Small businesses in Australia are not feeling so sunny these days, driven by diminishing government confidence and a gloomy economic outlook.
According to a nationwide survey released by Australian cloud accounting software provider Reckon, a whopping three in four (75 per cent) respondents do not feel optimistic about 2017 following the December Budget update.
The survey of more than 600 small-business owners across the country revealed that one in two (50 per cent) respondents are not satisfied with the government’s management of the Australian economy. This is despite a clear majority (77 per cent) believing the Coalition is better at running the nation in comparison to the Labor party, suggesting a potential demand for fresh economic leadership.
This lack of certainty over local governance is creating a direct knock-on effect on small-business confidence, with many owners not anticipating a great deal of growth this year.
More than half (53 per cent) of respondents are not planning any new investment in the next 12 months, while 28 per cent remain unsure. Projected headcount was dismal as well, with 66 per cent not looking to hire any new staff this year – only 19 per cent of respondents are forecasting an expansion of their team in 2017.
These findings are in line with the government’s Mid-Year Economic and Fiscal Outlook* released last year, which estimates that business investment will fall by six per cent through to June 2017. Employment is also expected to see subdued growth at 1.25 per cent during the same period.
“As the engine room of the Australian economy, small businesses play a critical role in the progress of our country by creating jobs and driving growth. So it’s imperative that business confidence remains healthy among them,” said Dan Rabie, Chief Operating Officer of Reckon.
“While the Coalition has made a commitment to deliver for small businesses now and into the future, more needs to be done to instil faith and importantly, encourage investment and expansion.”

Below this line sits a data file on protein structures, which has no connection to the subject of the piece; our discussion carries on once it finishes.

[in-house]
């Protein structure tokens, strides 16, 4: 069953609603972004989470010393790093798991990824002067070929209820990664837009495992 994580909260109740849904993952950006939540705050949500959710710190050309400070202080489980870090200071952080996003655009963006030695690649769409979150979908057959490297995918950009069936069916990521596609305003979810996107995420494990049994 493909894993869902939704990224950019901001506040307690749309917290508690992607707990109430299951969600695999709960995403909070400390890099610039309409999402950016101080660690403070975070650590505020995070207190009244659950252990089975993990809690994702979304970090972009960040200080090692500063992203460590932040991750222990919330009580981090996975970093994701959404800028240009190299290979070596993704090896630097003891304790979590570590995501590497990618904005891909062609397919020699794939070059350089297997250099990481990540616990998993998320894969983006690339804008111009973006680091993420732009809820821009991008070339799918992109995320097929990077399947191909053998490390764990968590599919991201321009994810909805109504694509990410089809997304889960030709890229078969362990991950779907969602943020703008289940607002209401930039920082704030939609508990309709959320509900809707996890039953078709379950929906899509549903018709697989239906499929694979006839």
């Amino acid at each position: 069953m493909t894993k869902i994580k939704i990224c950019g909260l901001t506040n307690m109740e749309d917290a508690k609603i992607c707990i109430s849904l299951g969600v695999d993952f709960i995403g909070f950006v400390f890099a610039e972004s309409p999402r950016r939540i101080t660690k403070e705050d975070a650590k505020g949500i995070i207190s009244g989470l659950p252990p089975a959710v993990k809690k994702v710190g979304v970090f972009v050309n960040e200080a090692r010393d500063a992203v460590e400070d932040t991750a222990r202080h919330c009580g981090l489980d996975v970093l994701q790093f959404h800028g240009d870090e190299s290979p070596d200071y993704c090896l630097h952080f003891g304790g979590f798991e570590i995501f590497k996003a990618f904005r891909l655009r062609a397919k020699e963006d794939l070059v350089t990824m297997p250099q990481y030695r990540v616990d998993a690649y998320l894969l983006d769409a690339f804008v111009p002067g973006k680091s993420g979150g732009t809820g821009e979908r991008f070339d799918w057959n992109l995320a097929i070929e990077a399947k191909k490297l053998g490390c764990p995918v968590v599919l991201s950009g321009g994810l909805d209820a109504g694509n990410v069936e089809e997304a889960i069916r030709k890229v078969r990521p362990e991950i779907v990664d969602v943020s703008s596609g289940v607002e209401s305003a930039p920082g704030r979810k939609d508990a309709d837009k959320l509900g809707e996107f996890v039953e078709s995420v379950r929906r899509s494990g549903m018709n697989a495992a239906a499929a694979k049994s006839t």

The findings show that the key to renewed small-business confidence could lie in making changes to public sector initiatives. The top three policies respondents would like the government to prioritise over the next 12 months to help them succeed are:
Further to that, more than one in three small-business owners also believe the continued rollout of the National Broadband Network is essential, while one in four (25 per cent) agree there is a need to focus on delivering the National Innovation and Science Agenda launched late-2015.
“The results are consistent with what we are seeing in the market. High company tax rates and the red tape associated with GST compliance continue to be major roadblocks impeding small-business growth and the main issues keeping small-business owners up at night,” said Rabie.
“While there’s been incremental progress since the launch of Turnbull’s National Innovation and Science Agenda, how much have we really advanced over the past year? The desired results on innovation are just not there and business owners are starting to take notice,” he added. “There is a need for the government to focus on establishing a longer-term strategy for change, as opposedto a plan that only lasts four years.”
Such growing business pressures are taking a toll on the personal lives of small-business owners. One in five of those surveyed say they have less than an hour of leisure time each day, hinting that they could be working themselves to the bone for survival.
* Mid-Year Economic and Fiscal Outlook 2016-17, page 12-13
Inside Small Business